4. Multi-epoch intercomparison
A serious problem with analysing data from VLBI observations is that there is significant freedom in making images. Data are degraded by instrumental errors, incomplete and different aperture coverages, and ambiguities in deconvolution and self-calibration, all of which can strongly affect the final results. For this reason intercomparison of models and maps made separately at each epoch is not a good method of detecting small changes in a source (Conway et al. 1992).
To minimise the above effects we used the 5th epoch model and CLEAN map (see Fig. 1a,b) as starting points in re-modelfitting and re-mapping all of the epochs. This method should limit the differences between the final images of all five epochs of 0710+439, so we can be sure that any differences seen are demanded by the data and are due to real changes in the structure of the source (see Appendix).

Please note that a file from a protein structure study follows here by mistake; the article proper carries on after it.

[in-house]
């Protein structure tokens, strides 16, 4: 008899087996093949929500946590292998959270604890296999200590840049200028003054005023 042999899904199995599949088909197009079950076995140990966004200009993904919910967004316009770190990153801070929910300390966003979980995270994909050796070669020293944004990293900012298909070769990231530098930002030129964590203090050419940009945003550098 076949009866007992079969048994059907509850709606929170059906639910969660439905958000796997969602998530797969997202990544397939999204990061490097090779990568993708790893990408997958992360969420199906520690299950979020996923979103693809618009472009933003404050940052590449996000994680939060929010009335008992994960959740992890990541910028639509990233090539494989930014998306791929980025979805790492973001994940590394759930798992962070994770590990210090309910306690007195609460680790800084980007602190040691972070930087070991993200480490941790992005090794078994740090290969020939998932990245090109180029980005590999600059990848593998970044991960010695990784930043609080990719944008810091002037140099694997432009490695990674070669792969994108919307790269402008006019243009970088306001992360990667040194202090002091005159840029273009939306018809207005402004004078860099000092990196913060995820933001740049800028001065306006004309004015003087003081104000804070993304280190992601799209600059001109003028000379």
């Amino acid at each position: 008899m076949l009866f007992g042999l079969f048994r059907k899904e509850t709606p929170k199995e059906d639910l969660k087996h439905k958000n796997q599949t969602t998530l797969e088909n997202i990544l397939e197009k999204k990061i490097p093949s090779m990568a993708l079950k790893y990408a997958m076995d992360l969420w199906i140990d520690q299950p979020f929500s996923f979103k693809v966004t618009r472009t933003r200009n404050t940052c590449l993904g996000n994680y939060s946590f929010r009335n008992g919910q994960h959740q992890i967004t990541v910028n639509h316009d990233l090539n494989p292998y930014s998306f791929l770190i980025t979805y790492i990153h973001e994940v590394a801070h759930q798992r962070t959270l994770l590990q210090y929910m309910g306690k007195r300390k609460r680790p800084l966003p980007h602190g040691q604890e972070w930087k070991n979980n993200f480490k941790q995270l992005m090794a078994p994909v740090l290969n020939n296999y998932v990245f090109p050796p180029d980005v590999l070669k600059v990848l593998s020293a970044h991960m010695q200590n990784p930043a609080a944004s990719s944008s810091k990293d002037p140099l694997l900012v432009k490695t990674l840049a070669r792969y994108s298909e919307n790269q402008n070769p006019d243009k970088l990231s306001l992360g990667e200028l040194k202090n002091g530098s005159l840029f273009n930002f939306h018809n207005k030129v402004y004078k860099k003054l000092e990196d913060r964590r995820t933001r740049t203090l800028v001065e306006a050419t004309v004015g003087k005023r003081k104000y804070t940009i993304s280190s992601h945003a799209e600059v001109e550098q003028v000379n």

The detailed procedure in modelfitting at each epoch was, starting with the 5th epoch model, to first allow just the flux density of all components to vary; however in each case the fit remained poor. We next allowed changes of all parameters of the gaussians within the B component (e.g. flux, radius, , major axis, axis ratio, and ) which gave a somewhat better fit, but only after allowing all the components to move in position (which led to significant motion mainly in component A2) did we get a good fit. Finally the u-v data were amplitude self-calibrated against the model and one final iteration of modelfitting carried out in which component positions were again allowed to vary. We note that it was never necessary at any epoch to change the size or shape of the gaussians within the A or C components. The final models had good agreement factors to the data (for epochs 1 to 5 total agreement factors were QTOT=1.149, QTOT=1.047, QTOT=1.039, QTOT=1.145 and QTOT=1.224 respectively).